At the opposite end of the age spectrum, seniors are often said to be entering their “third act” as they transition into retirement. But rather than fading away, this stage of life can often be a time to rekindle long-standing hobbies and passions. A renewed sense of wanting to live with intention often arises, and that extends to the places people call home. With more free time available, many older adults are leaving their too-large houses in the suburbs to live more intentionally in community. Harnessing this energy is the driving force behind Opus, 2Life’s new housing project in Newton, Massachusetts. And as it turns out, creating a collective, kibbutz-like community environment was also the key to making it affordable.

Opus rendering
A rendering shows the new Opus, at right, which will be connected to the existing Coleman House with a connector that offers amenities and outdoor space designed to blend the populations of both buildings. Courtesy Perkins Eastman.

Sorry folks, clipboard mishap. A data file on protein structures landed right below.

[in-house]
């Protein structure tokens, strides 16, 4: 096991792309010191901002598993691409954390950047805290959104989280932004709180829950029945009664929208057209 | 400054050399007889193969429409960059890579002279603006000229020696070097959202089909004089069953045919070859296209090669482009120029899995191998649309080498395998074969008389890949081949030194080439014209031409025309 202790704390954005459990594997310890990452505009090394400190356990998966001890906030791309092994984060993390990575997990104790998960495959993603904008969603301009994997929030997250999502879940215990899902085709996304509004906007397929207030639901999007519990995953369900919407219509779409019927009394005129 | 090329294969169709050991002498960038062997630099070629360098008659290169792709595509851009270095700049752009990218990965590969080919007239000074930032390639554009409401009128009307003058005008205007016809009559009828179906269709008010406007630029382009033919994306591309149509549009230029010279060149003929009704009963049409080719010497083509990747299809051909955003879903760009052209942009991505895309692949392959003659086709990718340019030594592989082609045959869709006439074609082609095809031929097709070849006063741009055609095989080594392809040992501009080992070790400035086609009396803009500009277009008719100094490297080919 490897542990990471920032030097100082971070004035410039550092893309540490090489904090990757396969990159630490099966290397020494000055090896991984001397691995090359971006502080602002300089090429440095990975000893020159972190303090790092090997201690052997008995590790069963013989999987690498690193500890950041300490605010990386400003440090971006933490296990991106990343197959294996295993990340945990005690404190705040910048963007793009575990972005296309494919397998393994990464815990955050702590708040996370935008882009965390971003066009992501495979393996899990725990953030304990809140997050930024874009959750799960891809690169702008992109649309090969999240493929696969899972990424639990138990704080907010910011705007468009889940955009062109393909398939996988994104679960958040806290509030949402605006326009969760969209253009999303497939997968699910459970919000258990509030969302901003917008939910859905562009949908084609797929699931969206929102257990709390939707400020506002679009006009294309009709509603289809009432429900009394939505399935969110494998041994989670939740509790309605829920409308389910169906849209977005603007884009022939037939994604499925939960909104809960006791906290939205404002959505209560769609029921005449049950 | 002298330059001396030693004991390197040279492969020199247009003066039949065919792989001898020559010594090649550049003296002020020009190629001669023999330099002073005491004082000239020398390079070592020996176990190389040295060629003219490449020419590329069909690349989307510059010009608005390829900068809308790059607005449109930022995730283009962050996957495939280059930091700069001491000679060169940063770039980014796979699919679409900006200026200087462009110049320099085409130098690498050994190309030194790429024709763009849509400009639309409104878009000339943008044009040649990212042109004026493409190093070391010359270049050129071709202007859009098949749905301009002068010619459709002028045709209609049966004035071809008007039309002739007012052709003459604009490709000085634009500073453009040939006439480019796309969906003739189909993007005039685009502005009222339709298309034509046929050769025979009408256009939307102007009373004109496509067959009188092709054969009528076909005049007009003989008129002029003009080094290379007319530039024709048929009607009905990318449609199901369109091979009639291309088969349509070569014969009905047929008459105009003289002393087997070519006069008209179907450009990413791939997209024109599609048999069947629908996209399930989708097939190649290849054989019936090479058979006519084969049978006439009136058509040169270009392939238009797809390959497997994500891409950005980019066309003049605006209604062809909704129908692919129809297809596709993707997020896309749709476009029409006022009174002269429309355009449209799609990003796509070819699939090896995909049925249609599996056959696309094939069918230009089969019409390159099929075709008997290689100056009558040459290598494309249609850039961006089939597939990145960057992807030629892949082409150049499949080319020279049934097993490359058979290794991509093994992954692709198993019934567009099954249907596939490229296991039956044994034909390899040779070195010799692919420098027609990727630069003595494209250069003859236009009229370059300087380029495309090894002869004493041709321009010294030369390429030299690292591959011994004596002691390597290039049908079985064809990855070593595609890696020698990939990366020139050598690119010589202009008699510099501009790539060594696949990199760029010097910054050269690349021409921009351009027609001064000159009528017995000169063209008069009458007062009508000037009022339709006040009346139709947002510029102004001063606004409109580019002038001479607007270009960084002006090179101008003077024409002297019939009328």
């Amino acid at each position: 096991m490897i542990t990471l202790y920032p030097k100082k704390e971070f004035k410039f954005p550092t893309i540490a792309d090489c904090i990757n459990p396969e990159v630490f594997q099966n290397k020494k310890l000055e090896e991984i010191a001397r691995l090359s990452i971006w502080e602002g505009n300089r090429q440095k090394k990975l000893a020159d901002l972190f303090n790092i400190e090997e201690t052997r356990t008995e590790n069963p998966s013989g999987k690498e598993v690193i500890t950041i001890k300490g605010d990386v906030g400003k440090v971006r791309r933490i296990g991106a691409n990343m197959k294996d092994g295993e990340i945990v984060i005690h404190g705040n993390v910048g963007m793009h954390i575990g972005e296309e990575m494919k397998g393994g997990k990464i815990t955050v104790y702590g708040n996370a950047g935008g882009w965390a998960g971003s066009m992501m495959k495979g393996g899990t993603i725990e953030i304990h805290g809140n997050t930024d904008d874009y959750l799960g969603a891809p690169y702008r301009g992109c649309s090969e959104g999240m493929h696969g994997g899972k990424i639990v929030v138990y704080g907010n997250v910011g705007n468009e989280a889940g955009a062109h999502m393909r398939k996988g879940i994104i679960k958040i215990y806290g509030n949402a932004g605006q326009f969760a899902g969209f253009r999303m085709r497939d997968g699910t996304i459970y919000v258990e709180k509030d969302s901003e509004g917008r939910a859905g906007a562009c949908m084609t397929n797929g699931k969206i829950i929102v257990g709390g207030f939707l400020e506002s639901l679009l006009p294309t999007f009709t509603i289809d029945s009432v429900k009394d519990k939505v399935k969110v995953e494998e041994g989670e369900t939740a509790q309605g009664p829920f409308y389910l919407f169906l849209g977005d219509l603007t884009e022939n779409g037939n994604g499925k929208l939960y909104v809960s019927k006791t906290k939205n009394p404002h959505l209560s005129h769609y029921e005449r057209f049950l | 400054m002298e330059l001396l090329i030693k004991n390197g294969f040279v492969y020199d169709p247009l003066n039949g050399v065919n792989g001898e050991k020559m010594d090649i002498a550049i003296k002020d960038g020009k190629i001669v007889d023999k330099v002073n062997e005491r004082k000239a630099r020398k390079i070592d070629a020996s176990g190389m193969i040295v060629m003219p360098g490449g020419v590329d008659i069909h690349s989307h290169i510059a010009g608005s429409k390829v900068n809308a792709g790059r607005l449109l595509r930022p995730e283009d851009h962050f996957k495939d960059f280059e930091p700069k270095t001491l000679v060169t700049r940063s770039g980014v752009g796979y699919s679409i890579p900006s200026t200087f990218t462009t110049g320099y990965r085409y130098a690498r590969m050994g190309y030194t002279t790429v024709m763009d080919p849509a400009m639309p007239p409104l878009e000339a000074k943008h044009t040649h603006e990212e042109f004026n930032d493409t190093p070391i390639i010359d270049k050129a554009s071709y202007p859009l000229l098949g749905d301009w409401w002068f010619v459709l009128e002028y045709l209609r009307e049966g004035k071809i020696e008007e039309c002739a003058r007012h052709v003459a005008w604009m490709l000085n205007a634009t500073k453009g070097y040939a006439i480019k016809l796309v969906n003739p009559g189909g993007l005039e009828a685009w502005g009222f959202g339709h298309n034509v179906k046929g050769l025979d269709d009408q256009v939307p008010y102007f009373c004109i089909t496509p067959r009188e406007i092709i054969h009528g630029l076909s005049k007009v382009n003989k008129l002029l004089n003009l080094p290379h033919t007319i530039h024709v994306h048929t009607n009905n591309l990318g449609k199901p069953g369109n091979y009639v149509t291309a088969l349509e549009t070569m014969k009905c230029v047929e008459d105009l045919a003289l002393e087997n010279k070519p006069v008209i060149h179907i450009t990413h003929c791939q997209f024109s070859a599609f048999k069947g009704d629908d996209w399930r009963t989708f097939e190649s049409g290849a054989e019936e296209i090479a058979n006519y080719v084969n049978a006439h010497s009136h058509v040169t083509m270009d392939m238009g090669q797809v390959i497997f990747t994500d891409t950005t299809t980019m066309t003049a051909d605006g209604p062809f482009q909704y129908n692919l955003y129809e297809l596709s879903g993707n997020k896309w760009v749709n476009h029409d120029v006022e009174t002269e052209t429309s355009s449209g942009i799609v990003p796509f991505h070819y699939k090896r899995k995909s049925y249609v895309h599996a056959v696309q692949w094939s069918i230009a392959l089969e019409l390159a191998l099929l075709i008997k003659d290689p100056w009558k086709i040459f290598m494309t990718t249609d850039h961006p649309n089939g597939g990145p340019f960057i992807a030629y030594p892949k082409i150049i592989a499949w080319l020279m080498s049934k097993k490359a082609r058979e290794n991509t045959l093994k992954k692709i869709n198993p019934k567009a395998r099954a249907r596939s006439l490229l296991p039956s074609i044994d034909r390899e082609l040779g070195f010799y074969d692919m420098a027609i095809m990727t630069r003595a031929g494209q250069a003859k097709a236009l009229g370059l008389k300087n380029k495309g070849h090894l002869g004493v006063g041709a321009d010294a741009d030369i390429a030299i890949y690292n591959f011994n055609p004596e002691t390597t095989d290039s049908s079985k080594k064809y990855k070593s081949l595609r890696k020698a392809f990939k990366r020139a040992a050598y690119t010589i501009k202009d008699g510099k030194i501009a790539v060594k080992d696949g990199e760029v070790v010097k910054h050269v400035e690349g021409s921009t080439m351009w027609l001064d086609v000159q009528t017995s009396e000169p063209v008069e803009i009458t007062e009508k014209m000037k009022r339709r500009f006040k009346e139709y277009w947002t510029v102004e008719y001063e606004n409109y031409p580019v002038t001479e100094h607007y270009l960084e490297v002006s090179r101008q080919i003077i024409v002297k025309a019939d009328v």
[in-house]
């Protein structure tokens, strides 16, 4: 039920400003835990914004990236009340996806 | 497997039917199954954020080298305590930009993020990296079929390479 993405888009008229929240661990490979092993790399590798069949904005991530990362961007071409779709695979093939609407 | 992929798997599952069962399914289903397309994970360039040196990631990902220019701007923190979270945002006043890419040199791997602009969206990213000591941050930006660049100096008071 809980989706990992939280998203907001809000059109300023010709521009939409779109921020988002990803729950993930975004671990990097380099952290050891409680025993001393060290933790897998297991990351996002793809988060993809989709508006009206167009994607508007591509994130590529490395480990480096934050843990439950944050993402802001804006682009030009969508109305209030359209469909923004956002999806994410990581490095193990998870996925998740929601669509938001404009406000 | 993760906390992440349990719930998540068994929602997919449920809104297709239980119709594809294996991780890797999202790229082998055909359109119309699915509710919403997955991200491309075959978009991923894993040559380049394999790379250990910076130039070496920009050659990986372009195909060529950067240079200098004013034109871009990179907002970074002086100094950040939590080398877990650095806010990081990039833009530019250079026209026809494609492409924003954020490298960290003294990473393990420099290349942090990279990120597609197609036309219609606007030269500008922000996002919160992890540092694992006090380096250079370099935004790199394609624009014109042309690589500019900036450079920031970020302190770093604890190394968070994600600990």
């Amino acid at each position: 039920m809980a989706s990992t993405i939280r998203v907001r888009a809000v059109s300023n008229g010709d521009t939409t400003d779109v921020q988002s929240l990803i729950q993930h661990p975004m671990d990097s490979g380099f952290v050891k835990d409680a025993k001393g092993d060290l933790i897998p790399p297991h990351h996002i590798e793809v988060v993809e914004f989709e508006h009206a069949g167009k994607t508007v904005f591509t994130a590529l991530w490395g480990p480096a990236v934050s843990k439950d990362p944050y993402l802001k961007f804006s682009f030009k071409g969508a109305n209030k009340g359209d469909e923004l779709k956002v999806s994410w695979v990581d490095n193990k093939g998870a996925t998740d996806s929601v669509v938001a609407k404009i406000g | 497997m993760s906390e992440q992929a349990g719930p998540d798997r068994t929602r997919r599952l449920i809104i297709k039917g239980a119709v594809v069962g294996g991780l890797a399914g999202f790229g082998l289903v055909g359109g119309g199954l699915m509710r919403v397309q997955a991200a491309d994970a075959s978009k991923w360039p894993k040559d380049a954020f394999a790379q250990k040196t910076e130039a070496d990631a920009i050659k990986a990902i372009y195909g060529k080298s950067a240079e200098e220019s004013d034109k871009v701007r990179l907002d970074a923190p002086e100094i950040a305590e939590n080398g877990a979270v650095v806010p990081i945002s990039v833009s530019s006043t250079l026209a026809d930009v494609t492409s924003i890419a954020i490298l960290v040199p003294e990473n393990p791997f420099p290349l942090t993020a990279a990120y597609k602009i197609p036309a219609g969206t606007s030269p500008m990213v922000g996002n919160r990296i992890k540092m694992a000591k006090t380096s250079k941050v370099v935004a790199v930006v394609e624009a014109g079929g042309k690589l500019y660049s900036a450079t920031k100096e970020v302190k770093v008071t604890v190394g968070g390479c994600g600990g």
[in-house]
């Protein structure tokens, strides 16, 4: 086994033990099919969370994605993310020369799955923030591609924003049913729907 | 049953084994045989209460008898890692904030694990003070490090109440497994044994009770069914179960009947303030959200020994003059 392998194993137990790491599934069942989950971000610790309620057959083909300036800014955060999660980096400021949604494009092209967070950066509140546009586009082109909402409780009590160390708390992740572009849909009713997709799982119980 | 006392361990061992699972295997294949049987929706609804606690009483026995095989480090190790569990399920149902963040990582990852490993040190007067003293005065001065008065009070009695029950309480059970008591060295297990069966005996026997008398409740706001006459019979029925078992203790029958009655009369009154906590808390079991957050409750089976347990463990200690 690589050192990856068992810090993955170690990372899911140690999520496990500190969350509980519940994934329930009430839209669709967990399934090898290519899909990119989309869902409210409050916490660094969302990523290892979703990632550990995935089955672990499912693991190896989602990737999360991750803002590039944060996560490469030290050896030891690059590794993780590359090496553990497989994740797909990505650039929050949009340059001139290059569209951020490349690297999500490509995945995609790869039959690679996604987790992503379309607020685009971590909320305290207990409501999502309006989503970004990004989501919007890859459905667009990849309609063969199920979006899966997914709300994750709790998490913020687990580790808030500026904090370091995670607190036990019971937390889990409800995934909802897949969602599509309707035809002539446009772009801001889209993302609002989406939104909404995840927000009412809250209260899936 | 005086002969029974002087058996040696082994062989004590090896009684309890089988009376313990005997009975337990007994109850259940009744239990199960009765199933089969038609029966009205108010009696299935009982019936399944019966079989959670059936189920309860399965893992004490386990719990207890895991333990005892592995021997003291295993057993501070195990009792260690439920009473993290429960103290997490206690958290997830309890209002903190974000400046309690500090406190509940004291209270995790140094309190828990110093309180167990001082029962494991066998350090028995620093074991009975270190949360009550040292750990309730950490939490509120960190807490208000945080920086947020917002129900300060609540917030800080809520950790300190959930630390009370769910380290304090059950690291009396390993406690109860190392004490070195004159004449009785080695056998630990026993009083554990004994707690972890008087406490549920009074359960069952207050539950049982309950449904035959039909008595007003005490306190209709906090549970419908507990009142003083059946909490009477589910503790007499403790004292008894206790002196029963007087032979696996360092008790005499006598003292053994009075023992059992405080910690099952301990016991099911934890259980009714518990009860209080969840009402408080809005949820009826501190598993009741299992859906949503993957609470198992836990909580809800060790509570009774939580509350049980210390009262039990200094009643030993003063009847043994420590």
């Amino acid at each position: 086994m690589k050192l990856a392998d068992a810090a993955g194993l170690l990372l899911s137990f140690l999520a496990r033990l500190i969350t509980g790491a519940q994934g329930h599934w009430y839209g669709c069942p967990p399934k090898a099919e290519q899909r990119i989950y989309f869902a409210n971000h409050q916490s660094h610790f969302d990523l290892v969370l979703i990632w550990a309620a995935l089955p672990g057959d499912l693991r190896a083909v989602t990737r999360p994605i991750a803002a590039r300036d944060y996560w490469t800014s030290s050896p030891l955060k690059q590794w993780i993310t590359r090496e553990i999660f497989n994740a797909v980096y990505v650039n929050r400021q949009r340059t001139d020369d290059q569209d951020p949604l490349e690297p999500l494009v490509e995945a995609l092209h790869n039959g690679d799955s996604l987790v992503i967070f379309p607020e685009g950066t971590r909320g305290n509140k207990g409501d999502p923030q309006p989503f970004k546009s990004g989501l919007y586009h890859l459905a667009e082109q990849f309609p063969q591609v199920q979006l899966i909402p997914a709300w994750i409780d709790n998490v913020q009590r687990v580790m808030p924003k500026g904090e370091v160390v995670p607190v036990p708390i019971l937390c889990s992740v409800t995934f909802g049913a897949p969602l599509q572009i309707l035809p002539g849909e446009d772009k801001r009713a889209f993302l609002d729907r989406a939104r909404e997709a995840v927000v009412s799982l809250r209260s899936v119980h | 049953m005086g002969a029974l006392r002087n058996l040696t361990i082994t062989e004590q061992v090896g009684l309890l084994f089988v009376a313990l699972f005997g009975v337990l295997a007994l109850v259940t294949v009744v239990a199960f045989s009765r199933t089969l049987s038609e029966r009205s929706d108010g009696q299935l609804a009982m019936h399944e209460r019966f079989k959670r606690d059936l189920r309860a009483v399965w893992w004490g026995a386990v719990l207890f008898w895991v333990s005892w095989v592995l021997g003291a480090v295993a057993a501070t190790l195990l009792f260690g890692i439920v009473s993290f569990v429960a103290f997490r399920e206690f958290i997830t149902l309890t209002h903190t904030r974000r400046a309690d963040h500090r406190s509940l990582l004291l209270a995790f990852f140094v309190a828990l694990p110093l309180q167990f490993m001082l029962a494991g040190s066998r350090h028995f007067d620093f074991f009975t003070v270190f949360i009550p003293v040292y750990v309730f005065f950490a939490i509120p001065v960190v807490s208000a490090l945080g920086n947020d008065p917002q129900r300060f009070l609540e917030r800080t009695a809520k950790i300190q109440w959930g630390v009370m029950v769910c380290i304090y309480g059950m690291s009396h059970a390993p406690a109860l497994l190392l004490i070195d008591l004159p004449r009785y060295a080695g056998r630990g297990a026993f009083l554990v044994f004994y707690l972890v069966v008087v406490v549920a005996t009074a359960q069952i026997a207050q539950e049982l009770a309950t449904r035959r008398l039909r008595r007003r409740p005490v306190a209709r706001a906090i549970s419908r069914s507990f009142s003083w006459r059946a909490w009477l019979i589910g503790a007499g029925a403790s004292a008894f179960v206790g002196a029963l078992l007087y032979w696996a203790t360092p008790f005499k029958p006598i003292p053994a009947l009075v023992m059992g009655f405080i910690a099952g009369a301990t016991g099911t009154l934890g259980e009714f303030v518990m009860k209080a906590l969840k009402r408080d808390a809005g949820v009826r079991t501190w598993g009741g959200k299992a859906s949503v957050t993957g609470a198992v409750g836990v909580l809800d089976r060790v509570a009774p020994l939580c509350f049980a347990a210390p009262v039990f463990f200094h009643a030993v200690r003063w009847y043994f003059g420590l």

2Life Communities has long served the low-income senior population in the Greater Boston area, but Opus comes after a decade of study into how the organization can successfully provide middle income housing. Cracking this code has been a challenge for developers and operators across the country, because the costs of providing amenities, care, meals, wellness, and services don’t often pencil out with moderate-income prices. Seniors in this bracket make too much to qualify for subsidized housing and not enough for the market rate, which skews high-end. And according to Senior Housing News, this group accounts for 54% of the populations aged 75 and older.